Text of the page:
The rehabilitated Mars Hill Anderson Rosenwald School is revived as a beacon of Black history in America.
by Melissa Reardon, WNC Magazine, Summer 2022 –
Down a scenic mountain road in rural Madison County sits an important and recently rehabilitated vestige of early 20th-century Black education in America.
The Mars Hill Anderson Rosenwald School was built in 1928 as part of an initiative by former slave-turned-educator Booker T. Washington and philanthropist Julius Rosenwald, president of Sears Roebuck and Co. Their efforts helped fund the creation of around 5,800 schools for Black children throughout the rural South between 1917 and 1932; about 850 were in North Carolina, the most of any state. This was at a time, during the Jim Crow-era South, when public schools for Black children were granted very little funding and resources and few even existed in rural areas.
For about four decades until desegregation, Rosenwald Schools provided more than 700,000 Black children an educational advantage, offering students a promising path forward, while the architectural conformity of the buildings was a tangible representation of equality. Anywhere one was built, the community was required to contribute one-third of the costs, which helped to build support, investment, and pride among thousands of Black communities.
Today, only around 500 Rosenwald Schools still exist and the two-room schoolhouse in Mars Hill is the only one in Western North Carolina. That’s thanks to a 13-year effort by a group known as The Friends of the Mars Hill Anderson Rosenwald School, which, according to Friends Chair Willa Wyatt, has raised over $245,000, accumulated over $500,000-worth of volunteer hours, and partnered with local, state, and federal organizations to rehabilitate the school, which was falling in when the group formed in 2009.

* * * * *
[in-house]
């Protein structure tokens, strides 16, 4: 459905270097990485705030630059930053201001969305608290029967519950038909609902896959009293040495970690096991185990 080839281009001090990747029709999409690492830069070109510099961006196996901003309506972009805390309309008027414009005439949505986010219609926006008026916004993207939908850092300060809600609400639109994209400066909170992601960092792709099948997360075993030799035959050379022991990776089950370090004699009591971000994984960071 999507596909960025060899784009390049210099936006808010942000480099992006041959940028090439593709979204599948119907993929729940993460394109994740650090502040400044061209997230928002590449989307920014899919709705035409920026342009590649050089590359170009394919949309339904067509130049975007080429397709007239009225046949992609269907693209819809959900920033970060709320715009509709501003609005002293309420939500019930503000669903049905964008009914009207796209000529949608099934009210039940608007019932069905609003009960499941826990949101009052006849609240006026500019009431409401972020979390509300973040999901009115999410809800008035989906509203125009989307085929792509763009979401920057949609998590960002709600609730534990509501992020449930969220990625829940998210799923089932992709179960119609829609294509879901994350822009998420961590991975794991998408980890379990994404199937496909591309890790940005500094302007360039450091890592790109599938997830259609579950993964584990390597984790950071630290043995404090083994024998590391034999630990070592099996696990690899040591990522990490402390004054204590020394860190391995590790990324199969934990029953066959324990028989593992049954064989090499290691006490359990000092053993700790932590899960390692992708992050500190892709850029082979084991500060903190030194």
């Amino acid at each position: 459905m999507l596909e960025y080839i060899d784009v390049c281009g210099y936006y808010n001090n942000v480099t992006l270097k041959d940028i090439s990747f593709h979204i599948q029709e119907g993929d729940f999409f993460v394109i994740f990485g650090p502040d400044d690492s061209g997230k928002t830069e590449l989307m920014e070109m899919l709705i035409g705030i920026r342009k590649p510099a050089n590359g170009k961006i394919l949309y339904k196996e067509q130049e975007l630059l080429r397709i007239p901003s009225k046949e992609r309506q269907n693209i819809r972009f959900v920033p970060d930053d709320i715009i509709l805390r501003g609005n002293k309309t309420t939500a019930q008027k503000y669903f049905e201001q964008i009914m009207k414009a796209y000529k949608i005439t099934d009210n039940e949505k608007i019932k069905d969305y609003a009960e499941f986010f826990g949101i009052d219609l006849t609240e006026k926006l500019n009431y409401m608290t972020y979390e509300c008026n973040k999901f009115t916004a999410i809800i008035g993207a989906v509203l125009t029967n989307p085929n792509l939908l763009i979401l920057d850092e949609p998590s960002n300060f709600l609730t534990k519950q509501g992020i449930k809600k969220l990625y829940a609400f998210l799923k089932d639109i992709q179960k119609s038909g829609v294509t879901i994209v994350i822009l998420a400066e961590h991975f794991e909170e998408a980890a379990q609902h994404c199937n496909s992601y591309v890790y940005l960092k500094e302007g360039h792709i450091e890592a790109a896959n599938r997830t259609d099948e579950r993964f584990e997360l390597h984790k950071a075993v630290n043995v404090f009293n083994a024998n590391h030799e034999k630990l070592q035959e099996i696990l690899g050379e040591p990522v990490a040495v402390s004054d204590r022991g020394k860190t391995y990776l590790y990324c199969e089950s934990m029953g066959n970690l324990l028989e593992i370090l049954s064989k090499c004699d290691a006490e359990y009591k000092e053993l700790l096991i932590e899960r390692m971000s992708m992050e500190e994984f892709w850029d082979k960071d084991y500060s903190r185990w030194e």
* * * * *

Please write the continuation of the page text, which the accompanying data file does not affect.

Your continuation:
The Friends worked with historians, alumni, and restoration specialists to uncover the school’s history and to preserve the building and place it on the National Register of Historic Places. They’ll be publishing a book this fall about the school’s history, though its future as an educational resource also warrants applause.
Pending final inspections, the school is expected to open as an interpretive museum and cultural center later this summer and hopes to be awarded a Civil Rights Trail Marker this fall. It contains a replica classroom, photos and memorabilia about the school and Rosenwald legacy, and is outfitted with a Smart Board, high-speed Internet, and laptops for hosting on-site learning and programming.
“It’s wired for every bell and whistle that you’d find in a modern-day classroom,” says Wyatt. “The sky’s the limit as to what can take place here.” With worldwide connectivity and curriculum development in the works, the school offers an immersive environment for people near and far to learn and grow from the past.
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